Are you wondering why your menstrual cycle doesn’t follow a regular pattern? If the length of time between your periods changes by more than a few days every month, or you sometimes miss periods altogether, this guide is for you.
Irregular or infrequent periods are often short-lived and nothing serious, and lots of women will get them at some point. And the question ‘why is my period irregular’ can have many different answers. For example, irregular periods can be triggered by stress, weight loss, exercise, birth control (contraception) or medical conditions.
They can also happen at certain times in your life, such as after pregnancy or at the start of the menopause. They’re common when you first get your period in puberty, too. But whatever life stage you’re at, if you’re not sure why your bleeding pattern has changed, it’s best to make an appointment to see your doctor.
Read on to find out about possible reasons why your periods don’t come very often or have started coming early or late, and what you can do about it.
What are irregular periods?
An average menstrual cycle lasts 28 days – but many women don’t have a cycle that follows this pattern. In fact, it’s considered normal and regular if your cycle lasts anywhere between 21 and 35 days. It might sometimes vary by a few days from month to month, too.
If your periods fall outside this range, however, they’re considered irregular. The gaps between your periods might be longer or shorter, or you may miss periods altogether.
It can be helpful to keep a diary of your cycle length – counting from day 1 of your period to the day before your next period starts – so you can see if there are any big changes from month to month, or if they’re particularly long or short.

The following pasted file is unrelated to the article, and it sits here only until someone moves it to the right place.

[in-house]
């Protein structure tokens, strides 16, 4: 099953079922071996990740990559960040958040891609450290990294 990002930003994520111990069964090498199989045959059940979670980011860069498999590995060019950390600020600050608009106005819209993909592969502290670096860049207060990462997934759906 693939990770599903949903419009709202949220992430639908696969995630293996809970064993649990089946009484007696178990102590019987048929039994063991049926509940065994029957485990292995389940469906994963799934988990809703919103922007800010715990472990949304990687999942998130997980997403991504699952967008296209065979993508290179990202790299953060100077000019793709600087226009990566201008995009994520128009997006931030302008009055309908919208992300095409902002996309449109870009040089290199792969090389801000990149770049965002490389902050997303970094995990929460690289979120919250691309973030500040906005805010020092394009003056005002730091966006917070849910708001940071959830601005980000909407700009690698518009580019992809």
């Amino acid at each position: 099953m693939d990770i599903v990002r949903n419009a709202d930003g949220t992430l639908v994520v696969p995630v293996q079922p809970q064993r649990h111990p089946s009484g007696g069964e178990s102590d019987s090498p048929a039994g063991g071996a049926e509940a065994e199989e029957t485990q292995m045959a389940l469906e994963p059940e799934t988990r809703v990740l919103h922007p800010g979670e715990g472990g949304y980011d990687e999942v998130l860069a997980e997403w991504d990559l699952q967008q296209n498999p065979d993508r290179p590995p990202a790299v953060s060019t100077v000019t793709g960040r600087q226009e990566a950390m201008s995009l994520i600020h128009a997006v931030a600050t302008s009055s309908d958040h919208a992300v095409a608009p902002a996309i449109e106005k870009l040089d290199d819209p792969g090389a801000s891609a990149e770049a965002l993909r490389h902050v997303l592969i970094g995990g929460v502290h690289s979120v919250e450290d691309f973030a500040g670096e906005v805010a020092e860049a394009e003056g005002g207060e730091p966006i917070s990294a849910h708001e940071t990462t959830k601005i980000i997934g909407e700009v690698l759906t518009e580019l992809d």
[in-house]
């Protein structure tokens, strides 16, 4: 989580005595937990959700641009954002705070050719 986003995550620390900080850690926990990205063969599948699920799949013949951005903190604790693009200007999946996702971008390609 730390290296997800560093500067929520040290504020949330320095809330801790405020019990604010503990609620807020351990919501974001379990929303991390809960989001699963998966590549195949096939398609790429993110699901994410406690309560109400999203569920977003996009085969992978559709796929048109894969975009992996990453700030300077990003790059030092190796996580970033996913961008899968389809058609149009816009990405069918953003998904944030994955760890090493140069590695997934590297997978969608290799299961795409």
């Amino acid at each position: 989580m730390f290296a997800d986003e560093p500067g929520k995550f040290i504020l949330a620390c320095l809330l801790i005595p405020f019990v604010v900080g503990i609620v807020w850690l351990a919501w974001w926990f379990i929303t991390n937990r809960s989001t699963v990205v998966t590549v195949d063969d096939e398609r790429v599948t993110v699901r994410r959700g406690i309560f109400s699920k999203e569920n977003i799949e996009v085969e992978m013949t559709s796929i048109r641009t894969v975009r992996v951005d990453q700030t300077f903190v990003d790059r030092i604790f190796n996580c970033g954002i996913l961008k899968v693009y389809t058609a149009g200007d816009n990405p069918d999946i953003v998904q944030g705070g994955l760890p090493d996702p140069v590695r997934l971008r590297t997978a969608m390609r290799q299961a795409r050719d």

Types of irregular or infrequent periods are sometimes referred to as:
- oligomenorrhea – this means you have irregular and infrequent periods, which are more than 35 days apart
- polymenorrhea– this means you have frequent periods, which are less than 21 days apart. Having frequent bleeding episodes could also mean that some of the bleeding isn’t your normal period, known as ‘intermenstrual bleeding’
- amenorrhea – this means you have no periods. It can be ‘primary’, when you don’t start having periods by the age of 15 or 16, or ‘secondary’, when your periods stop for more than 3 months and you’re not pregnant, breastfeeding or going through the menopause. Read more about absent periods
What causes irregular periods?
There are many possible causes of irregular periods. Sometimes they can change without a clear reason, and your cycle can also go back to normal on its own. There can be lots of factors involved, including your lifestage, lifestyle, health conditions and medication.
The main causes of irregular periods are:
- puberty – when you first get your periods, they can take some time to settle into a regular pattern
- the start of menopause – in the lead-up to the menopause, known as the perimenopause, your periods may become more or less frequent, as well as lighter or heavier. Read more about perimenopause periods
- contraception – many types of contraception can cause irregular or less frequent bleeding, or even stop your periods completely, including the progesterone-only pill and the intrauterine system (IUS). With some types of contraception, it can take up to 3 months for your cycle to return to normal once you stop using them
- breastfeeding – it’s common to have no periods or infrequent periods when you’re breastfeeding. They may only come back once you stop or your baby isn’t drinking as much milk
- pregnancy – missing a period is an early sign that you may be expecting a baby. If you’ve missed a period and it’s possible that you could be pregnant, you can do a test at home (read about how to use a pregnancy test)
- stress – this can affect your hormones and can make your periods longer, shorter or even stop them
- extreme weight changes – losing or gaining a lot of weight, eating disorders and excessive exercise can all cause period changes and make them irregular
- medical conditions – several conditions can make your periods irregular or infrequent, including polycystic ovary syndrome (PCOS) and other problems with your ovaries or womb (uterus), thyroid problems (hypothyroidism or hyperthyroidism) and diabetes
When to see a doctor
If your cycle has become irregular or you have infrequent periods, it’s best to see a doctor to discuss it further, so you can get support in finding the cause and best way to deal with it.
You should see a doctor about irregular periods if: